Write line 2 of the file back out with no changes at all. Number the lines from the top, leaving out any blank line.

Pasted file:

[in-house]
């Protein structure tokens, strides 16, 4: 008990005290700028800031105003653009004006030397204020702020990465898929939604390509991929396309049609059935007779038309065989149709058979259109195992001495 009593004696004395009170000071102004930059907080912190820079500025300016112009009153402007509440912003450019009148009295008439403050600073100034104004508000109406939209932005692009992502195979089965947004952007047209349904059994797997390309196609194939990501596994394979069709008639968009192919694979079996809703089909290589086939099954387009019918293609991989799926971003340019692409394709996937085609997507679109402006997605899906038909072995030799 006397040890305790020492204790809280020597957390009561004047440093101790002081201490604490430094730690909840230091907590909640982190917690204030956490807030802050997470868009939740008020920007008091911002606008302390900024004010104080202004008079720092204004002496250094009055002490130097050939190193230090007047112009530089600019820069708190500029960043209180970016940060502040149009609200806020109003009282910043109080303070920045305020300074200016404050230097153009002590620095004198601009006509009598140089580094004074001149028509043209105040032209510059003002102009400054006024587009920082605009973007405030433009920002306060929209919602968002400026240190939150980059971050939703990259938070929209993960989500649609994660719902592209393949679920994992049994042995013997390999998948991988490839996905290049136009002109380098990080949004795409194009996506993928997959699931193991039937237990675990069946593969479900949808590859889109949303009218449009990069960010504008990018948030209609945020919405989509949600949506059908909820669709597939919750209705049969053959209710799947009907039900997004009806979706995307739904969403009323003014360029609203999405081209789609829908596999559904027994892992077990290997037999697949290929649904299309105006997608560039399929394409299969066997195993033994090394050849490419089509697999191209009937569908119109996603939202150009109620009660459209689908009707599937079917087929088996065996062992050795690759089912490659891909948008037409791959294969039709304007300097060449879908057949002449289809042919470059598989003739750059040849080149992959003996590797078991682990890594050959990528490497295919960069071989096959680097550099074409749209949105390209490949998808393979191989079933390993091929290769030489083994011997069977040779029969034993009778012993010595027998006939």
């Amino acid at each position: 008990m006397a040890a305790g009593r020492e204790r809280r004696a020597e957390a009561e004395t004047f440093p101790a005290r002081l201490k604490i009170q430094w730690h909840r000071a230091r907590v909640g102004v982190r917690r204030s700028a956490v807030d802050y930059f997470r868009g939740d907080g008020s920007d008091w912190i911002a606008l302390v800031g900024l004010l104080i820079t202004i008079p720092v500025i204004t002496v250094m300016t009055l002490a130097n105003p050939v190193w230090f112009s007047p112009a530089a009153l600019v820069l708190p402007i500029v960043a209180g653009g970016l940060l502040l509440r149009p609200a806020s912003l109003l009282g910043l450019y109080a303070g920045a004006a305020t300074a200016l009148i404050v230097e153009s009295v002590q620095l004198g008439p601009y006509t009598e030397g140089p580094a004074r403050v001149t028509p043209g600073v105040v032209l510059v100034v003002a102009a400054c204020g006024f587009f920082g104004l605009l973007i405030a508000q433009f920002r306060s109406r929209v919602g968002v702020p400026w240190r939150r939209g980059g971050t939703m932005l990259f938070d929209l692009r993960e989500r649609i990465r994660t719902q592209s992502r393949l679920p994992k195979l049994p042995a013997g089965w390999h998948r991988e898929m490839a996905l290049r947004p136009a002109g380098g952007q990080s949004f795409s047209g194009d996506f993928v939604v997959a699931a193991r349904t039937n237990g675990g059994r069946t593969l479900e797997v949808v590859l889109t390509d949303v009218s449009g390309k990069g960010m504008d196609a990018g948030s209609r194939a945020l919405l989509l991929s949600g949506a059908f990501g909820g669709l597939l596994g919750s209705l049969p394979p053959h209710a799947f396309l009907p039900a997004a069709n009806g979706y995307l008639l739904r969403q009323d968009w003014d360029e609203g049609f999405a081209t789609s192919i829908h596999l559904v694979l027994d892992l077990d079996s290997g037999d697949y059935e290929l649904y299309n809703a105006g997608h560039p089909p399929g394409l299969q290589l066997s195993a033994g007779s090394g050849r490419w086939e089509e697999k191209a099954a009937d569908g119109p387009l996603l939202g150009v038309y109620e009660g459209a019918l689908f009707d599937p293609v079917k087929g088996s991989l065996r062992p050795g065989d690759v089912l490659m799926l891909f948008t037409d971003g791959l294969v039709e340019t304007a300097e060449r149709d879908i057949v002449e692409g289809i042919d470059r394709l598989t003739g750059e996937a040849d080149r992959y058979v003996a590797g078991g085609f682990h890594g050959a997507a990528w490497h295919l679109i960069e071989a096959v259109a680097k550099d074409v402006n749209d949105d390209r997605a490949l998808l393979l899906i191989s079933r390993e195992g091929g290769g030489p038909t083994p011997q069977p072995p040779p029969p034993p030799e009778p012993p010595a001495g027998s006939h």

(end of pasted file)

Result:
């Protein structure tokens, strides 16, 4: 008990005290700028800031105003653009004006030397204020702020990465898929939604390509991929396309049609059935007779038309065989149709058979259109195992001495 009593004696004395009170000071102004930059907080912190820079500025300016112009009153402007509440912003450019009148009295008439403050600073100034104004508000109406939209932005692009992502195979089965947004952007047209349904059994797997390309196609194939990501596994394979069709008639968009192919694979079996809703089909290589086939099954387009019918293609991989799926971003340019692409394709996937085609997507679109402006997605899906038909072995030799 006397040890305790020492204790809280020597957390009561004047440093101790002081201490604490430094730690909840230091907590909640982190917690204030956490807030802050997470868009939740008020920007008091911002606008302390900024004010104080202004008079720092204004002496250094009055002490130097050939190193230090007047112009530089600019820069708190500029960043209180970016940060502040149009609200806020109003009282910043109080303070920045305020300074200016404050230097153009002590620095004198601009006509009598140089580094004074001149028509043209105040032209510059003002102009400054006024587009920082605009973007405030433009920002306060929209919602968002400026240190939150980059971050939703990259938070929209993960989500649609994660719902592209393949679920994992049994042995013997390999998948991988490839996905290049136009002109380098990080949004795409194009996506993928997959699931193991039937237990675990069946593969479900949808590859889109949303009218449009990069960010504008990018948030209609945020919405989509949600949506059908909820669709597939919750209705049969053959209710799947009907039900997004009806979706995307739904969403009323003014360029609203999405081209789609829908596999559904027994892992077990290997037999697949290929649904299309105006997608560039399929394409299969066997195993033994090394050849490419089509697999191209009937569908119109996603939202150009109620009660459209689908009707599937079917087929088996065996062992050795690759089912490659891909948008037409791959294969039709304007300097060449879908057949002449289809042919470059598989003739750059040849080149992959003996590797078991682990890594050959990528490497295919960069071989096959680097550099074409749209949105390209490949998808393979191989079933390993091929290769030489083994011997069977040779029969034993009778012993010595027998006939």